Eq. 76, and the more restrictive Eq. 78 constrains to a relatively narrow range:
(79) |
This can be translated to a rather narrow range of emission radii:
(80) |
In Fig. 24, we plot the allowed regions in the and parameter space. Using the less restrictive _{e} limit 77 we find:
Three main conclusions emerge from the discussion so far. First, if the spectrum of the observed photons extends beyond 100 MeV (as was the case in the bursts detected by EGRET [83]) and if those high energy photons are emitted in the same region as the low energy ones then the condition on the pair production, _{}, Eq. 78 is stronger than the condition on Compton scattering Eq. 81. This increases the required Lorentz factors. Second, the Compton scattering limit (which is independent of the observed high energy tail of the spectrum) poses also a lower limit on . However, this is usually less restrictive then the _{} limit. Finally, one sees in Fig. 24 that optically thin internal shocks are produced only in a narrow region in the (, ) plane. The region is quite small if the stronger pair production limit holds. In this case there is no single value of that can produce peaks over the whole range of observed durations. The allowed region is larger if we use the weaker limits on the opacity. But even with this limit there is no single value of that produces peaks with all durations. The IS scenario suggests that bursts with very narrow peaks should not have very high energy tails and that very short bursts may have a softer spectrum.
Figure 24. Allowed regions for internal shocks in the (in cm), plane. Note that the horizontal axis also corresponds to the typical peak duration, t multiplied by c. Internal shocks are impossible in the upper right (light gray) region. The lower boundary of this region depends on / and are marked by two solid curves, the lower one for = 1 and the upper one for = 0.01. Also shown are _{} = 1 for an observed spectrum with no upper bound (dotted line), _{ } = 1 for an observed spectrum with an upper bound of 100 MeV (dashed line) and _{e} = 1 (dashed-dotted). The optically thin internal shock region is above the = 1 curves and below the = ^{2/3} (solid) lines. From [232]. |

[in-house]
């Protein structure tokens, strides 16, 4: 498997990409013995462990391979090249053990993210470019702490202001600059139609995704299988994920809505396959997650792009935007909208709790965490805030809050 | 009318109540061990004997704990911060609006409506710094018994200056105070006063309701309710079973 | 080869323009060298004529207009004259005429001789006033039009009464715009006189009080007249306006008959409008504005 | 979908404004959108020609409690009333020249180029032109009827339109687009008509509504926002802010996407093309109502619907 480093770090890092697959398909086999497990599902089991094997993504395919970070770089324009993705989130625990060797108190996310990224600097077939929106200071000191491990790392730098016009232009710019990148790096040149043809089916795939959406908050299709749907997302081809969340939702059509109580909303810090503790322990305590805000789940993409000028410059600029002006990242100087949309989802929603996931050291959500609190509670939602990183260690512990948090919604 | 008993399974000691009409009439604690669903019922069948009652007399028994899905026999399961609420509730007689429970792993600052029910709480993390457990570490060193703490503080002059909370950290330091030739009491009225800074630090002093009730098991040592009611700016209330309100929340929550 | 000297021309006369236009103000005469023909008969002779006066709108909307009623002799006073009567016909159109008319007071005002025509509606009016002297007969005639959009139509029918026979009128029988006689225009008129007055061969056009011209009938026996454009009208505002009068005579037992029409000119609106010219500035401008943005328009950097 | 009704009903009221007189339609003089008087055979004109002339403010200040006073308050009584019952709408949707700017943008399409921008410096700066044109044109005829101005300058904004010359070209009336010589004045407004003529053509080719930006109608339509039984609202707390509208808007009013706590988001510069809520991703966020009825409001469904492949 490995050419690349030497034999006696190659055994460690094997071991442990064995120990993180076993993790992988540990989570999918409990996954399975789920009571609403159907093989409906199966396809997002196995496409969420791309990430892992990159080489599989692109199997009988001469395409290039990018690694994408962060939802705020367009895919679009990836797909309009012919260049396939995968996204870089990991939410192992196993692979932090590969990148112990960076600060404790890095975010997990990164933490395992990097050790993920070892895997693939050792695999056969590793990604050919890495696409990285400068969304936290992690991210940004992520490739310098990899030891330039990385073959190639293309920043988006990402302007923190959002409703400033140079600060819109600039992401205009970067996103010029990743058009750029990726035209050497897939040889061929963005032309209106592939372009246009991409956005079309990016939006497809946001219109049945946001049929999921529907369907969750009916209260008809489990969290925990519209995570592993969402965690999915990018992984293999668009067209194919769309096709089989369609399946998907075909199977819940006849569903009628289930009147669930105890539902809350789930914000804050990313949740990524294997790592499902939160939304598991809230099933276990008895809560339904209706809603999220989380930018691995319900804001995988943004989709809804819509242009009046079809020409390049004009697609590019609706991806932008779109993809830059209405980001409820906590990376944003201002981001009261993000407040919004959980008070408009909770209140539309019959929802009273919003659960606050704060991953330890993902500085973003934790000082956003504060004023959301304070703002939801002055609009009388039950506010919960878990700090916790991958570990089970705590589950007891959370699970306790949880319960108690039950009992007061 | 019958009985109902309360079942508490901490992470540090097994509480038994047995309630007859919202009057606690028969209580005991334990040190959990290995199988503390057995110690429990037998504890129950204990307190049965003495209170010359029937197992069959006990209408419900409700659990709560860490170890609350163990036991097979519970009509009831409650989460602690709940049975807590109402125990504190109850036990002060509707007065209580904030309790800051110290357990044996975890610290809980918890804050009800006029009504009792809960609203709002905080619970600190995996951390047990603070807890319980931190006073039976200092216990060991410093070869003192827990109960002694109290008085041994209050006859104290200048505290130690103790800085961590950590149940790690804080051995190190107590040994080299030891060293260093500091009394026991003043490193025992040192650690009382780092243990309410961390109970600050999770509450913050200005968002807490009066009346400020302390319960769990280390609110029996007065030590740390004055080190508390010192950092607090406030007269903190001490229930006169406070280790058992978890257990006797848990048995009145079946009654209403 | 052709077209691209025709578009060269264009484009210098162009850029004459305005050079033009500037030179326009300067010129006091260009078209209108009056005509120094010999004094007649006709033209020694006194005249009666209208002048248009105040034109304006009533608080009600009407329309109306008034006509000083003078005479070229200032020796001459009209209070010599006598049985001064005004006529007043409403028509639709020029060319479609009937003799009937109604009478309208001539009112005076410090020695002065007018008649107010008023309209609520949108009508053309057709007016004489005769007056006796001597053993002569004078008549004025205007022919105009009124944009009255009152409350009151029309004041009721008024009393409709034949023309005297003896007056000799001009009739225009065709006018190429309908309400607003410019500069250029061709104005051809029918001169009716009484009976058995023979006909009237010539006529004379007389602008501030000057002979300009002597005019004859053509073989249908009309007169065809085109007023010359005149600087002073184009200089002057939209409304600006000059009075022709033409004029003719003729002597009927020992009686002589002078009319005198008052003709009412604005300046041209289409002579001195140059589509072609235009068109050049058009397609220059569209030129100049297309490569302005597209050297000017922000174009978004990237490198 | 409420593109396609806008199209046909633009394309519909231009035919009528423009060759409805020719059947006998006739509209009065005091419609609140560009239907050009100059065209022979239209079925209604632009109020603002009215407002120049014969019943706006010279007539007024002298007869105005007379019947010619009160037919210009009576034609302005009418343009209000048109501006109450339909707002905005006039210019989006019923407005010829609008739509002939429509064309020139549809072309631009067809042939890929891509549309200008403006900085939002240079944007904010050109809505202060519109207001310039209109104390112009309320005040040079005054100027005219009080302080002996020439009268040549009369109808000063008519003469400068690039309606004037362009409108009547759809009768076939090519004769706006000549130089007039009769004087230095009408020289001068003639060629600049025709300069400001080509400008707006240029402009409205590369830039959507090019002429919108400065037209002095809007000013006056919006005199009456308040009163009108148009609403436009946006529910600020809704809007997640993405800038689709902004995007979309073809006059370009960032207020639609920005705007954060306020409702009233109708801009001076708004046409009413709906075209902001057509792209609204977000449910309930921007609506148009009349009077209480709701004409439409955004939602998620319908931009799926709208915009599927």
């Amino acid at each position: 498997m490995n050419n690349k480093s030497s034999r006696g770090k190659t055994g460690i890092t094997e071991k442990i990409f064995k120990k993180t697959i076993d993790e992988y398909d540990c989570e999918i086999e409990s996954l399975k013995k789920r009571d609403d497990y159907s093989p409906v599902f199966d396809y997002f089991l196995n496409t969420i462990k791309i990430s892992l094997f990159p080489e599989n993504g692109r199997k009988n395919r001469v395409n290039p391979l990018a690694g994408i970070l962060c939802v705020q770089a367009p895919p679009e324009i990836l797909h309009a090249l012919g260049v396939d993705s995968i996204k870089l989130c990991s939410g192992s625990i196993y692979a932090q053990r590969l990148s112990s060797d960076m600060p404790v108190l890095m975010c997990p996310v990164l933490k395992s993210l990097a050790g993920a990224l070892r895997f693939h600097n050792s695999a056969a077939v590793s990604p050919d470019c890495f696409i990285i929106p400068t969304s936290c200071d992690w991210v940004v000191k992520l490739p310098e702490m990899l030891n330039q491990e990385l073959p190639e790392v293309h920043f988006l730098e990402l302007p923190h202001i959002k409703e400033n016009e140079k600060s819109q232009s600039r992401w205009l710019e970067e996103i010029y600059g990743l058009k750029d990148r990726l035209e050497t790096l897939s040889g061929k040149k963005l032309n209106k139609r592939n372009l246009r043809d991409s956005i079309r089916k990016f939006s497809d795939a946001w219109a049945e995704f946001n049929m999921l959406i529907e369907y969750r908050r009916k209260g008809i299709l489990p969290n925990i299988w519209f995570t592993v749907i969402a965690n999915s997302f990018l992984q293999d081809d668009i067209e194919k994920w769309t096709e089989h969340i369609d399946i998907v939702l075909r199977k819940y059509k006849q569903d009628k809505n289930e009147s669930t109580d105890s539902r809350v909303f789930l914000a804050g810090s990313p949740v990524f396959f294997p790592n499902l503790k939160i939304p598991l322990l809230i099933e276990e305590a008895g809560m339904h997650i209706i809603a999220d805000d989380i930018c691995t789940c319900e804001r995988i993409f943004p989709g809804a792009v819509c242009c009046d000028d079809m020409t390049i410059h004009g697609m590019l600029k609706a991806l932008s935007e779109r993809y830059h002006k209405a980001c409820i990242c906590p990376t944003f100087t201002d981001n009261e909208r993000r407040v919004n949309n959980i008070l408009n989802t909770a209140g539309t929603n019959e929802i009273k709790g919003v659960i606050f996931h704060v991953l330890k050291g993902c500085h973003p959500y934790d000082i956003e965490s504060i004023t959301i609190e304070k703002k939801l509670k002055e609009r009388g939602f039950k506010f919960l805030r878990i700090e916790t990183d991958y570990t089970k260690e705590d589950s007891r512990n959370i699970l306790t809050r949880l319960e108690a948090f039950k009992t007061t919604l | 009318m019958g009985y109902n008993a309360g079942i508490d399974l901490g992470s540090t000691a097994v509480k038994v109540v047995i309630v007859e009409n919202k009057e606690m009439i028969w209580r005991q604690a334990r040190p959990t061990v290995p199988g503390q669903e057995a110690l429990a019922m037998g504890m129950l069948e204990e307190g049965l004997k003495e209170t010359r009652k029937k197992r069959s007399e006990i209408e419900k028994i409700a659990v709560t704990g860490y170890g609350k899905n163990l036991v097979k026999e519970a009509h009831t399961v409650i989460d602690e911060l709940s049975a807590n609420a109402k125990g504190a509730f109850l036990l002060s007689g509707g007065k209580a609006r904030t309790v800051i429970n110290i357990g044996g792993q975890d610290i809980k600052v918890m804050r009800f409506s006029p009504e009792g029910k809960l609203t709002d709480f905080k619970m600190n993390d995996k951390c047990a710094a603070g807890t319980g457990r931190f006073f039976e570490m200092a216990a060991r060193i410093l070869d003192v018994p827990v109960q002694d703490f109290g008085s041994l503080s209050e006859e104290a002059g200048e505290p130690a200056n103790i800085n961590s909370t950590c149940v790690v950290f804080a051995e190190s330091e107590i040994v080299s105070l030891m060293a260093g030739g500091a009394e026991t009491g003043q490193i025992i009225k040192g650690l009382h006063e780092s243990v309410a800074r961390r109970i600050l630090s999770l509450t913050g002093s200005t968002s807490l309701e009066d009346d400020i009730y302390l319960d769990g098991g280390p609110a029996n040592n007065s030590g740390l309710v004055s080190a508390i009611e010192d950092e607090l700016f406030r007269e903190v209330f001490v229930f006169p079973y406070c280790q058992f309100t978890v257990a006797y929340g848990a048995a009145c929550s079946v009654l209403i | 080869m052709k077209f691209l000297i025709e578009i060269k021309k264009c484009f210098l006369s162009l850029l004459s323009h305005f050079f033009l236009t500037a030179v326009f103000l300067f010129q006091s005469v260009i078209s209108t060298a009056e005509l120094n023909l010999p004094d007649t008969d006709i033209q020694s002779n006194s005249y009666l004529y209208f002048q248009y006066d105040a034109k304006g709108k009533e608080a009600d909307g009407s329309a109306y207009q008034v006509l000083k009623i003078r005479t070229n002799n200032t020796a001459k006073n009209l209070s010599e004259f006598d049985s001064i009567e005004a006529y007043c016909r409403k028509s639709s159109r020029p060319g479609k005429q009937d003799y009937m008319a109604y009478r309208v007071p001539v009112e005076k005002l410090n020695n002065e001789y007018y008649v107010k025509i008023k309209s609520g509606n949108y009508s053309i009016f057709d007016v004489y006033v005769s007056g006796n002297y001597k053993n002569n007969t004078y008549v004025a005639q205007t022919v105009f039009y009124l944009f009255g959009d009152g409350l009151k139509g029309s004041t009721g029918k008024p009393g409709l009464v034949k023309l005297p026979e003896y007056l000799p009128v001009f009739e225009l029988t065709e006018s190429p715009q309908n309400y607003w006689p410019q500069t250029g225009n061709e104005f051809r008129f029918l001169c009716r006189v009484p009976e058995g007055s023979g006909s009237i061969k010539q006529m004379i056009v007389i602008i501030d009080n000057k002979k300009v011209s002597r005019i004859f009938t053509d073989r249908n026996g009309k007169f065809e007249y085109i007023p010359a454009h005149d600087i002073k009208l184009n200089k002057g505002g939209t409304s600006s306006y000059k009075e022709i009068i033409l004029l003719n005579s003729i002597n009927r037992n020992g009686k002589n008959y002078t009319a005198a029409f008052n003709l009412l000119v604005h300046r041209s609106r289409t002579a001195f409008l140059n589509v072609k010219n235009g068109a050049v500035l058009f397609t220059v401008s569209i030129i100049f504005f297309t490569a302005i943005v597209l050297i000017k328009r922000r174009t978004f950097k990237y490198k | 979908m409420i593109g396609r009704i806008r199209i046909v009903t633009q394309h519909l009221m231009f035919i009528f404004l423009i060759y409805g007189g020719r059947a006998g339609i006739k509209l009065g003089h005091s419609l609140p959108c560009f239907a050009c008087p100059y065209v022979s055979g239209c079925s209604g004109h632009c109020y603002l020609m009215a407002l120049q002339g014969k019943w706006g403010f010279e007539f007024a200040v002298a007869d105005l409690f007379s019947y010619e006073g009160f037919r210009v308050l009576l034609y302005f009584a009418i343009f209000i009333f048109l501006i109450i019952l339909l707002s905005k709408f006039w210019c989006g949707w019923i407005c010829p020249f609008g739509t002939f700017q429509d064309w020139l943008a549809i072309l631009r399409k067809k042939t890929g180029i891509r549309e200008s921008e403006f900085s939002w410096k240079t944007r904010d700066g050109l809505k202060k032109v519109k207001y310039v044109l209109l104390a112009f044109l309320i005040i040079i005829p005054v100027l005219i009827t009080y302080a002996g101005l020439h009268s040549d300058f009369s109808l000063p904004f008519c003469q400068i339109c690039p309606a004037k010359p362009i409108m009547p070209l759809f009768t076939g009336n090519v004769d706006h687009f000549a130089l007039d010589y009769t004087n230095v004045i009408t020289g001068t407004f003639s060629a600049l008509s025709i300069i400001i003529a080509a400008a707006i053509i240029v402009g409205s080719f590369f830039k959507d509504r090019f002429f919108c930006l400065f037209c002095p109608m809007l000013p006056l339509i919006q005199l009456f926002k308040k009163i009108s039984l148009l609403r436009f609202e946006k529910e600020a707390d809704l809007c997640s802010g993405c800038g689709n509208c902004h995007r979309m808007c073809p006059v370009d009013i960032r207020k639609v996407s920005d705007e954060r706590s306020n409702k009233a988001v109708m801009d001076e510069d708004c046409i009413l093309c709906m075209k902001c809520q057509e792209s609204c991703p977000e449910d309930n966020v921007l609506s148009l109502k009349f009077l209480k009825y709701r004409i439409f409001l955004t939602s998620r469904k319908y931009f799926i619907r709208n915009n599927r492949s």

8.6.2. Physical Conditions and Emission from Internal Shocks
Provided that the different parts of the shell have comparable Lorentz factors differing by factor of ~ 2, the internal shocks are mildly relativistic. The protons' thermal Lorentz factor will be of order of unity, and the shocked regions will still move highly relativistically towards the observer with approximately the initial Lorentz factor . In front of the shocks the particle density of the shell is given by the total number of baryons E / m_{p} c^{2} divided by the co-moving volume of the shell at the radius R_{} which is 4 R_{}^{2} . The particle density behind the shock is higher by a factor of 7 which is the limiting compression possible by Newtonian shocks (assuming an adiabatic index of relativistic gas, i.e., 4/3). We estimate the pre-shock density of the particles in the shells as: [E / ( m_{p} c^{2})] / (4( ^{2})^{2} ). We introduce _{int} as the Lorentz factor of the internal shock. As this shock is relativistic (but not extremely relativistic) _{int} is of order of a few. Using Eq. 48 for the particle density n and the thermal energy density e behind the shocks we find:
(81) |
(82) |
We have defined here _{12} = / 10^{12} cm. Using Eq. 49 we find:
(83) |
Using Eqs. 49, 51, 56 and 81 we can estimate the typical synchrotron frequency from an internal shock. This is the synchrotron frequency of an electron with a "typical" Lorentz factor: